Ghana has lost the first of her 10 boxing world champions in Former WBO Bantamweight champion Alfred Cobra Kotey in the US. He threw in the towel after a battle with illness.
Confirming the news to Joy Sports, The secretary General of the Ghana Boxing Authority, Patrick Johnson said: “Kotey had battled illness for some time now.”
Kotey had reportedly suffered a stroke in the midst of some complications and eventually had to be placed on life support.
In the 90s Kotey belonged to a new era of youthful and skilled boxers who were to continue the legacy of Ghana’s first World champion, David Kotey “D.K. Poison” who opened the way in the 70s.
Azumah Nelson and Nana Yaw Konadu followed then came Alfred Kotey the Cobra Kotey and Ike’ Bazooka Quartey who were to be christened Ghana boxing’s ‘Whizz Kids’.
Alfred Kotey had a rather weird story at the games as the boxer who hardly lost a bout but never won a medal at the multi-sport event which was held in Seoul Korea, between September 18 to October 2, 1988.
After recording a walkover in the first round the young ‘Cobra’ made a big statement in the second round of the flyweight division (up to 51 kilograms) of Kotey defeated Husain Al-Mutairi of Kuwait in his first bout clash after his fierce attack in the first round forced the Kuwaiti to retire.
Kotey progressed to the third round and saw off Benjamin Mwangata of Tanzania in a one-sided affair which was scored 5-0 in his favour. But that bout was to prove his Waterloo as a head butt resulted in a deep cut which ruled him out of the quarter-final after doctors had accessed the injury.
The crisp punching and highly skilled Kotey was eventually ranked the fifth best boxer in the division after Kim Kwan Sun of South Korea who won gold, Andreas Tews of Germany who won silver and the bronze-winning pair of Mario Gonzalez and Timofey Skryiabin of Russia.
Two months after the Seoul Games, Alfred Kotey turned pro and immediately saw off fellow novice Viper Tagoe with an impressive knockout win. He went ahead to win his next 15 bouts before recording his first loss to Mexican Alejandro Sanabria in Atlantic City, New Jersey.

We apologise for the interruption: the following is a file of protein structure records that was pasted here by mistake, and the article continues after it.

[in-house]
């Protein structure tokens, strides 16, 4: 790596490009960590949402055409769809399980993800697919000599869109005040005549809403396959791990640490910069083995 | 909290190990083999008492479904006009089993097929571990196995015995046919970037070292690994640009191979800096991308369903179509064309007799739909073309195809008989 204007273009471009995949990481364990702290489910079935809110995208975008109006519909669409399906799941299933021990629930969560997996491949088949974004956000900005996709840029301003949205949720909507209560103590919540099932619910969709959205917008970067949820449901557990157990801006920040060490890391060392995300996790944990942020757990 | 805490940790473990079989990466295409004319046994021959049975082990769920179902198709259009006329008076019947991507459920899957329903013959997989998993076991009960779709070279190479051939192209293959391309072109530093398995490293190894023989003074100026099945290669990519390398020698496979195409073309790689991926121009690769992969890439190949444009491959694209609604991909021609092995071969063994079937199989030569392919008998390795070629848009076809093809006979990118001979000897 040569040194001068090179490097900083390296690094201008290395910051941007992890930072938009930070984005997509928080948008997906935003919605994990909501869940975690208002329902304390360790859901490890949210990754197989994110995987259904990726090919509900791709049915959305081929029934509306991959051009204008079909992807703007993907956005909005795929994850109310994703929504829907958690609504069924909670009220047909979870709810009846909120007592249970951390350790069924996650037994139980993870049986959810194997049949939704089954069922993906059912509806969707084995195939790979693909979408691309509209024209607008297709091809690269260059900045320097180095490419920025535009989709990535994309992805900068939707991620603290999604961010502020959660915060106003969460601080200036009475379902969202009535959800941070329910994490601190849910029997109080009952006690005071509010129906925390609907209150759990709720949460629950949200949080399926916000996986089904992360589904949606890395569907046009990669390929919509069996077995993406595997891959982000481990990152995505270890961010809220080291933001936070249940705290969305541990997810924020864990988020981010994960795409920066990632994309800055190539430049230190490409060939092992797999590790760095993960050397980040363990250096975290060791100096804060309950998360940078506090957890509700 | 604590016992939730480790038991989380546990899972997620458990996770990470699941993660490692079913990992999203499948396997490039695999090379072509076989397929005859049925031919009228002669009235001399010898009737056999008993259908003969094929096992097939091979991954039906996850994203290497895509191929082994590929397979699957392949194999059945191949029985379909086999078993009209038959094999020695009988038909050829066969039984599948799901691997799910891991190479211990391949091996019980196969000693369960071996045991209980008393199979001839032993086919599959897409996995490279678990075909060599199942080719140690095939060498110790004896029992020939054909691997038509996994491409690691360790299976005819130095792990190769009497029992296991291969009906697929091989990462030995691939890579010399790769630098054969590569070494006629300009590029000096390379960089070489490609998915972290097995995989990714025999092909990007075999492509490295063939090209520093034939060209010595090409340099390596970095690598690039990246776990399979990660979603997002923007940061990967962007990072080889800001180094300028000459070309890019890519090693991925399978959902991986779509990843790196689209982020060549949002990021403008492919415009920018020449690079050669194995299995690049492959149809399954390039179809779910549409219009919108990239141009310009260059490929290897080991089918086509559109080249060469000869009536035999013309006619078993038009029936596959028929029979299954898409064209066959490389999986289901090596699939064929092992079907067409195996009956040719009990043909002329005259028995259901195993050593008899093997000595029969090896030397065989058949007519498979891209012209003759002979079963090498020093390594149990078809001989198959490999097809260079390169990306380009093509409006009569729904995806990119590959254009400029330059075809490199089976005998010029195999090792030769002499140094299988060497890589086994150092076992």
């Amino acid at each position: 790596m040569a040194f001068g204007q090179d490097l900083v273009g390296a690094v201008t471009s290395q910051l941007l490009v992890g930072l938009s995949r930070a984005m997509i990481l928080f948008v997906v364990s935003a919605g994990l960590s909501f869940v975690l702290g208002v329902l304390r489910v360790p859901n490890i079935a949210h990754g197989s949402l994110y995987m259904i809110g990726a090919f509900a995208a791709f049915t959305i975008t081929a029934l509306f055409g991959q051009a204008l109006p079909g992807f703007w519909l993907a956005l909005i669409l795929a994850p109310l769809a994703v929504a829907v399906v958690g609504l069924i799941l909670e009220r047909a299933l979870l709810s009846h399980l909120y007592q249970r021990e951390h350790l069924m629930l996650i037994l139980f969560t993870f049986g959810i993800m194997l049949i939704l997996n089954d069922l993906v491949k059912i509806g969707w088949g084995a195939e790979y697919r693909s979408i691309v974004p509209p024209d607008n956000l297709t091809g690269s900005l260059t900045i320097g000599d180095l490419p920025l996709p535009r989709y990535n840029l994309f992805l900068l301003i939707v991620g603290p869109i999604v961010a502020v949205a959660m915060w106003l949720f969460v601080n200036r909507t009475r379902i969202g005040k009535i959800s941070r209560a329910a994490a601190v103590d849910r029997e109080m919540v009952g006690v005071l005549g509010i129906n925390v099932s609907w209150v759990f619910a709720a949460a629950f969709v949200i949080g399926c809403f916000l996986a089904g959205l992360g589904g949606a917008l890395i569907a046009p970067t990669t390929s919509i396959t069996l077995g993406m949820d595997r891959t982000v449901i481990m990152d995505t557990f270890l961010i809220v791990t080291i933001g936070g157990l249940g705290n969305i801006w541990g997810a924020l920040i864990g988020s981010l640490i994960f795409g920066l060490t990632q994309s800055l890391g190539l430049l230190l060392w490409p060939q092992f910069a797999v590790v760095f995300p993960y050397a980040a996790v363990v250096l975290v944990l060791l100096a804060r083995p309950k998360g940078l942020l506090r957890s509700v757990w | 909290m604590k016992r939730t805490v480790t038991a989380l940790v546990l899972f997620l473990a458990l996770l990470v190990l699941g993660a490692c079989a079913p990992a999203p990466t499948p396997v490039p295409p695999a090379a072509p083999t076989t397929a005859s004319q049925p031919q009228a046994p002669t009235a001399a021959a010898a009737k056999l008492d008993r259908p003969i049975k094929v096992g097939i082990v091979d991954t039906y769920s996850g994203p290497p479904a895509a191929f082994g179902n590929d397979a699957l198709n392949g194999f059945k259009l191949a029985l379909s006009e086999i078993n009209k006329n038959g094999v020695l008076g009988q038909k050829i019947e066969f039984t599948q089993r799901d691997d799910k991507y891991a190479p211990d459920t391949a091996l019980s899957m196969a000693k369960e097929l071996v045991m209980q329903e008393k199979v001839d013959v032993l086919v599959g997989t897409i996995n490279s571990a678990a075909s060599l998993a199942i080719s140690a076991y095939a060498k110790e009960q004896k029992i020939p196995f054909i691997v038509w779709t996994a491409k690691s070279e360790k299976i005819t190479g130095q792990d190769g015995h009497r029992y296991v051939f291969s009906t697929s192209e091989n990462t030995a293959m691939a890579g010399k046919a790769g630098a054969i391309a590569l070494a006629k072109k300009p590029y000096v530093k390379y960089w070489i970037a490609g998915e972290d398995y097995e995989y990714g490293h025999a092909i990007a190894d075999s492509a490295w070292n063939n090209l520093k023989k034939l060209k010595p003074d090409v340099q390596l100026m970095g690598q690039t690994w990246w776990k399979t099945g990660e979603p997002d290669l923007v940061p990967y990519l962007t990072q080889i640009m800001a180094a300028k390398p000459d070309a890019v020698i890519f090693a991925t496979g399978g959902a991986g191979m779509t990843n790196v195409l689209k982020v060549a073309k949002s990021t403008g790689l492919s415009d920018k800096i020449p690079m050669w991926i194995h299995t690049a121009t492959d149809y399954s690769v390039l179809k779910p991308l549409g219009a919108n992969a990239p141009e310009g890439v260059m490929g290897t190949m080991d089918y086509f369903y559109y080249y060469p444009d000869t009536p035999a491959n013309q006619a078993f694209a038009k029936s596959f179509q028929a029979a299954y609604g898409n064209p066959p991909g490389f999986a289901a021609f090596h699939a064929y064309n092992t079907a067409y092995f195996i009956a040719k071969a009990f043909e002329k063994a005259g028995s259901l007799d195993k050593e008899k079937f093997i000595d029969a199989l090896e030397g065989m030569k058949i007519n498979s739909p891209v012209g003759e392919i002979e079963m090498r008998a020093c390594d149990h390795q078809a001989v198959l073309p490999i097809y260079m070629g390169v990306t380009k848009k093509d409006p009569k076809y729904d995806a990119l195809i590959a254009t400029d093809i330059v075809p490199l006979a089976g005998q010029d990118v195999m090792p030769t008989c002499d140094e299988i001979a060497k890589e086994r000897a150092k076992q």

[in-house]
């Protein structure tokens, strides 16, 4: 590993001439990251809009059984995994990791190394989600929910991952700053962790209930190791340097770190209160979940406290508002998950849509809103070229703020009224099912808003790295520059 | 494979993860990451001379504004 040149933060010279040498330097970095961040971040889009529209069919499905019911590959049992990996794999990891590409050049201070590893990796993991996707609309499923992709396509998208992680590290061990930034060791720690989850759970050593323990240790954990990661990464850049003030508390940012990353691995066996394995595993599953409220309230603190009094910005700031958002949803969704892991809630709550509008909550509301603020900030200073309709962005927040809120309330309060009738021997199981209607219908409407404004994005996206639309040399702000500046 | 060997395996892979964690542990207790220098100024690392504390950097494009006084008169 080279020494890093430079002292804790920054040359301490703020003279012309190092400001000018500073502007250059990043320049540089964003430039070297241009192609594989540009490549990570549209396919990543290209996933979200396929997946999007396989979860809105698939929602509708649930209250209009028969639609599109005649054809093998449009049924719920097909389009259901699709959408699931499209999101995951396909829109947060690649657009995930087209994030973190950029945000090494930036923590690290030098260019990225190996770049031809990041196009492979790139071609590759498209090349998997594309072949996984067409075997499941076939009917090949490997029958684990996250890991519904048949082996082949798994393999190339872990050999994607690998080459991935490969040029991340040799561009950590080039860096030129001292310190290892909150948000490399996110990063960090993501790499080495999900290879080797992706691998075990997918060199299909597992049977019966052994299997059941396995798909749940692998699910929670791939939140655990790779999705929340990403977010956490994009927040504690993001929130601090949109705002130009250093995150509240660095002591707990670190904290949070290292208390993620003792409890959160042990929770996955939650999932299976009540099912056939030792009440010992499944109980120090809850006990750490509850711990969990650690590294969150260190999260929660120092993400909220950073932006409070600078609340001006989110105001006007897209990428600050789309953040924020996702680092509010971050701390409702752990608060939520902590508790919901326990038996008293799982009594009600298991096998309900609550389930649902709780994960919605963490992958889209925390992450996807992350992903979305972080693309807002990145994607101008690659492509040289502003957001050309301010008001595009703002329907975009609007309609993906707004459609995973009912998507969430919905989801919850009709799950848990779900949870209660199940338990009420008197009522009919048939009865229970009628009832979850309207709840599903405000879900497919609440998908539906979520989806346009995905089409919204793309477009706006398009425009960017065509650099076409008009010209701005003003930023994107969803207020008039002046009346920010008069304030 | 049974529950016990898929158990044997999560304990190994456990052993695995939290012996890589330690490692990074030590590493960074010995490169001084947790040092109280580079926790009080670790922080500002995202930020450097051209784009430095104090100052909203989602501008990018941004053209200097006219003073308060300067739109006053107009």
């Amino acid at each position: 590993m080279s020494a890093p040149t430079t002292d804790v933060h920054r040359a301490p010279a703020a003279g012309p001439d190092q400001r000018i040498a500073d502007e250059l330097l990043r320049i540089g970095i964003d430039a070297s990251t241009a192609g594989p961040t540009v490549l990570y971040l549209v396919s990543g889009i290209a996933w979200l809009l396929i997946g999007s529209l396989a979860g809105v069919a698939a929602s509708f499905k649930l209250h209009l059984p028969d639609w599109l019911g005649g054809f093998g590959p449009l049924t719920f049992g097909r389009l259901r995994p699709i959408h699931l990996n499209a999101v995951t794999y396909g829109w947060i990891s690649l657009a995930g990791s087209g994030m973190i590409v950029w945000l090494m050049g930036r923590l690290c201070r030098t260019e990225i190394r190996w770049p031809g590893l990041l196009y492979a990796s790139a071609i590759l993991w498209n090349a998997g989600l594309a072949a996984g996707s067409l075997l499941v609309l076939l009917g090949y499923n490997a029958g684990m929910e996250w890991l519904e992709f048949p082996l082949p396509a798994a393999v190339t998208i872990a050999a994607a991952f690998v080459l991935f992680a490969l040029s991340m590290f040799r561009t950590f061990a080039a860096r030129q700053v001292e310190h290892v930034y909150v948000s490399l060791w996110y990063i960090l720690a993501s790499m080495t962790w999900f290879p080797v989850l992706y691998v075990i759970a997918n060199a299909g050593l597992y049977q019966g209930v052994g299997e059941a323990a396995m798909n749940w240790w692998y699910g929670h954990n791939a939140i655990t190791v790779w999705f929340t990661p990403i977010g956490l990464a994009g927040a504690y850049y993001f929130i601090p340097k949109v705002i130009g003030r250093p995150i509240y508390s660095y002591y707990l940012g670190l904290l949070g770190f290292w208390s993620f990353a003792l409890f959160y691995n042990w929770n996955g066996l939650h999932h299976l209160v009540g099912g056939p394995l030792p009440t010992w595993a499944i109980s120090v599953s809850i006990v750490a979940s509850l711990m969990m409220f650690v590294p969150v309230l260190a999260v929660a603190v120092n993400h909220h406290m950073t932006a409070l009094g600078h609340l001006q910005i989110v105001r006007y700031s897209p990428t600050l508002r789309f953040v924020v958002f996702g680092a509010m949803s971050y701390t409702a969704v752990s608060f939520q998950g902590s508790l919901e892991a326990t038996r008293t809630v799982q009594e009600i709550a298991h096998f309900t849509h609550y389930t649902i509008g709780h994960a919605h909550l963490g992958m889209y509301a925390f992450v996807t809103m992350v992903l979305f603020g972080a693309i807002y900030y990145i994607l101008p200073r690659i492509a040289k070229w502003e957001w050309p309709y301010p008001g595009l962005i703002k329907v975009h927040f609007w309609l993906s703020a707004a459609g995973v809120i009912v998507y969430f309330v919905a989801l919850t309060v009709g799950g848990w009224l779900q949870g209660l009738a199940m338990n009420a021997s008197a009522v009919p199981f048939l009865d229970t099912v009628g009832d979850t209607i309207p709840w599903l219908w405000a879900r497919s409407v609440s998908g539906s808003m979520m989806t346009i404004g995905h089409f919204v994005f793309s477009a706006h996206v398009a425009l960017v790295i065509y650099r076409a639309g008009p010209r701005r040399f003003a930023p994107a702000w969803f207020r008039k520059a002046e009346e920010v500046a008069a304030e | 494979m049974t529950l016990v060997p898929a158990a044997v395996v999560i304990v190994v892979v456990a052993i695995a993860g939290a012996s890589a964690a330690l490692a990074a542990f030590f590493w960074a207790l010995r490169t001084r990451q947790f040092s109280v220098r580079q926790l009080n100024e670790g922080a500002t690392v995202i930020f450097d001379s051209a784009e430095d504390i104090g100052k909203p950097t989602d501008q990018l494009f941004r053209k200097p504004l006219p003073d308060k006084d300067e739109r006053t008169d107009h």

En route to this 17th bout which he lost, Kotey had annexed the Commonwealth title after defeating Danny Porter in the UK. This was his first experience outside the shores of his homeland Ghana and UK debut as well. And after winning eight of his next nine bouts in the US, he returned to the UK.
After one tune-up bout against journeyman Chris Clarkson, he stepped up to the biggest date in his career to date.
Puerto Rico’s Rafeal Del Valle was the reigning WBO Bantamweight, champion and had a good record of 15-0. The Ghanaian’s challenge was to claim the title from the champion who was obviously the favourite.
This was also a month after his national amateur teammate and childhood friend Ike Bazooka Quartey had claimed the WBA Welterweight title from Crisanto Espana in France.
When the moment came at the York Hall in Bethnal Green, London, Alfred put up a dominant performance fusing his crisp stinging jabs and attack-oriented style with good defence to claim the title. The scorecards of Judges Paul Thomas, Andre Van Grutenbruel read 116-111, 118-111 and 116-112 respectively.
He defended it twice before losing it in October 1995 to Mexican Daniel Jiminez. He made the name and gained the respect in his homeland but hardly made the big bucks to match it like his compatriot Ike Quartey.
The once-feared warrior in the ring had become a journeyman by the time he hung his gloves in 2012. Between 1997 and 2012 Kotey lost 14 bouts. The last career bout was against the youthful Frederick Lawson at the El–Wak Stadium in Accra Ghana was enough evidence that it was time to say “it’s a career”.
Lawson showed respect but still outpunched the once feared pugilist from Bukom Accra. His defence was porous and the young ambitious Lawson, a 2008 Olympian constantly penetrated with his left jab and will finish off with his big right.
The former champion who was now fighting in the welterweight division retired in round three of the originally scheduled eight rounds.
In the past two months, Kotey, who was living in the US, had battled ill health. He had a stroke in the midst of other complications and passed on eventually on the stroke of the month of July the same month that brought him the greatest glory of the world championship.